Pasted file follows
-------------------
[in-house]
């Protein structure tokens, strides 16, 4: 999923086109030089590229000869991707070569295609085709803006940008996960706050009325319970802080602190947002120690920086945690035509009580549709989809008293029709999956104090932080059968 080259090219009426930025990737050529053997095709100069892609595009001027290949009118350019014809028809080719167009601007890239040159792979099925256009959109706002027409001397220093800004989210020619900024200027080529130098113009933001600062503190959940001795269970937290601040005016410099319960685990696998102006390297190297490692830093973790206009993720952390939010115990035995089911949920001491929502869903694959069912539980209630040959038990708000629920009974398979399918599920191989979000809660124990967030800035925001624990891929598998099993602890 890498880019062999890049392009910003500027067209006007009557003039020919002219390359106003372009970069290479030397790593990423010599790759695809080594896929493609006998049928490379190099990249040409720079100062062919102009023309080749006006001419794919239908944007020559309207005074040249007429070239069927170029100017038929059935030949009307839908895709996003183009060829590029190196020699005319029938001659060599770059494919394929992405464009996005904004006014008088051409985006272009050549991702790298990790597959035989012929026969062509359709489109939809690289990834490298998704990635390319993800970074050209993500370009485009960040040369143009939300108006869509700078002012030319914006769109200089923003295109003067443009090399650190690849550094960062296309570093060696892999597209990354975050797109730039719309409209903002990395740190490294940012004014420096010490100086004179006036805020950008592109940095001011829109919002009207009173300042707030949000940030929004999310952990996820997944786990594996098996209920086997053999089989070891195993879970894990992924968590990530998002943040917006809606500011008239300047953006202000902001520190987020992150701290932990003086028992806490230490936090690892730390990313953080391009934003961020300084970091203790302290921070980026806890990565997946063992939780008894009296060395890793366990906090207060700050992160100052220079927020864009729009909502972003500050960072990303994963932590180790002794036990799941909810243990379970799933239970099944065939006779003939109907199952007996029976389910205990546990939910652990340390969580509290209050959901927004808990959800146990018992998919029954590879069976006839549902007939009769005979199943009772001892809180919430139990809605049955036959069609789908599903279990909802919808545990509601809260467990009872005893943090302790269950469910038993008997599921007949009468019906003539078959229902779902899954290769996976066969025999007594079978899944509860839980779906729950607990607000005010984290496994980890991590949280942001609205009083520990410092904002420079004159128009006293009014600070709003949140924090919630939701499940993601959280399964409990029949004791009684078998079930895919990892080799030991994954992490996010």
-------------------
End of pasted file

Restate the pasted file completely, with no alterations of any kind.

[in-house]
């Protein structure tokens, strides 16, 4: 999923086109030089590229000869991707070569295609085709803006940008996960706050009325319970802080602190947002120690920086945690035509009580549709989809008293029709999956104090932080059968 080259090219009426930025990737050529053997095709100069892609595009001027290949009118350019014809028809080719167009601007890239040159792979099925256009959109706002027409001397220093800004989210020619900024200027080529130098113009933001600062503190959940001795269970937290601040005016410099319960685990696998102006390297190297490692830093973790206009993720952390939010115990035995089911949920001491929502869903694959069912539980209630040959038990708000629920009974398979399918599920191989979000809660124990967030800035925001624990891929598998099993602890 890498880019062999890049392009910003500027067209006007009557003039020919002219390359106003372009970069290479030397790593990423010599790759695809080594896929493609006998049928490379190099990249040409720079100062062919102009023309080749006006001419794919239908944007020559309207005074040249007429070239069927170029100017038929059935030949009307839908895709996003183009060829590029190196020699005319029938001659060599770059494919394929992405464009996005904004006014008088051409985006272009050549991702790298990790597959035989012929026969062509359709489109939809690289990834490298998704990635390319993800970074050209993500370009485009960040040369143009939300108006869509700078002012030319914006769109200089923003295109003067443009090399650190690849550094960062296309570093060696892999597209990354975050797109730039719309409209903002990395740190490294940012004014420096010490100086004179006036805020950008592109940095001011829109919002009207009173300042707030949000940030929004999310952990996820997944786990594996098996209920086997053999089989070891195993879970894990992924968590990530998002943040917006809606500011008239300047953006202000902001520190987020992150701290932990003086028992806490230490936090690892730390990313953080391009934003961020300084970091203790302290921070980026806890990565997946063992939780008894009296060395890793366990906090207060700050992160100052220079927020864009729009909502972003500050960072990303994963932590180790002794036990799941909810243990379970799933239970099944065939006779003939109907199952007996029976389910205990546990939910652990340390969580509290209050959901927004808990959800146990018992998919029954590879069976006839549902007939009769005979199943009772001892809180919430139990809605049955036959069609789908599903279990909802919808545990509601809260467990009872005893943090302790269950469910038993008997599921007949009468019906003539078959229902779902899954290769996976066969025999007594079978899944509860839980779906729950607990607000005010984290496994980890991590949280942001609205009083520990410092904002420079004159128009006293009014600070709003949140924090919630939701499940993601959280399964409990029949004791009684078998079930895919990892080799030991994954992490996010």